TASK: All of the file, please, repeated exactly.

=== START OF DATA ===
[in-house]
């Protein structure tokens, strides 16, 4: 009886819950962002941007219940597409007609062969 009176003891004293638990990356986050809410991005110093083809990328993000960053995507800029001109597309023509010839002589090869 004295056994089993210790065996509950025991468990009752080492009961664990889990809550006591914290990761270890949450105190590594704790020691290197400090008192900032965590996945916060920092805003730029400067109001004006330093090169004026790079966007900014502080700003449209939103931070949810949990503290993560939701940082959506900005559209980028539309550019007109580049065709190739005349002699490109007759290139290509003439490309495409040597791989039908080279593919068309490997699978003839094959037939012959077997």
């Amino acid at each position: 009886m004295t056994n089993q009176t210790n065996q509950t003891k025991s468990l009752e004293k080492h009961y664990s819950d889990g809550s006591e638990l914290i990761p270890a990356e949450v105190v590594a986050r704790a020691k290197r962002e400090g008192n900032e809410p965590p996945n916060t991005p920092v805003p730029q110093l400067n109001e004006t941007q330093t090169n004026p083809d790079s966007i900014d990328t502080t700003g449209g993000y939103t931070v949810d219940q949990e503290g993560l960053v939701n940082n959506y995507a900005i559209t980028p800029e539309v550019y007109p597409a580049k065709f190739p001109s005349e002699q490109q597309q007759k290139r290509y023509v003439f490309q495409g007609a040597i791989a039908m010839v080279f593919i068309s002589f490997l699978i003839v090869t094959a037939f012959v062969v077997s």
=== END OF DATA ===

[in-house]
């Protein structure tokens, strides 16, 4: 009886819950962002941007219940597409007609062969 009176003891004293638990990356986050809410991005110093083809990328993000960053995507800029001109597309023509010839002589090869 004295056994089993210790065996509950025991468990009752080492009961664990889990809550006591914290990761270890949450105190590594704790020691290197400090008192900032965590996945916060920092805003730029400067109001004006330093090169004026790079966007900014502080700003449209939103931070949810949990503290993560939701940082959506900005559209980028539309550019007109580049065709190739005349002699490109007759290139290509003439490309495409040597791989039908080279593919068309490997699978003839094959037939012959077997």
């Amino acid at each position: 009886m004295t056994n089993q009176t210790n065996q509950t003891k025991s468990l009752e004293k080492h009961y664990s819950d889990g809550s006591e638990l914290i990761p270890a990356e949450v105190v590594a986050r704790a020691k290197r962002e400090g008192n900032e809410p965590p996945n916060t991005p920092v805003p730029q110093l400067n109001e004006t941007q330093t090169n004026p083809d790079s966007i900014d990328t502080t700003g449209g993000y939103t931070v949810d219940q949990e503290g993560l960053v939701n940082n959506y995507a900005i559209t980028p800029e539309v550019y007109p597409a580049k065709f190739p001109s005349e002699q490109q597309q007759k290139r290509y023509v003439f490309q495409g007609a040597i791989a039908m010839v080279f593919i068309s002589f490997l699978i003839v090869t094959a037939f012959v062969v077997s």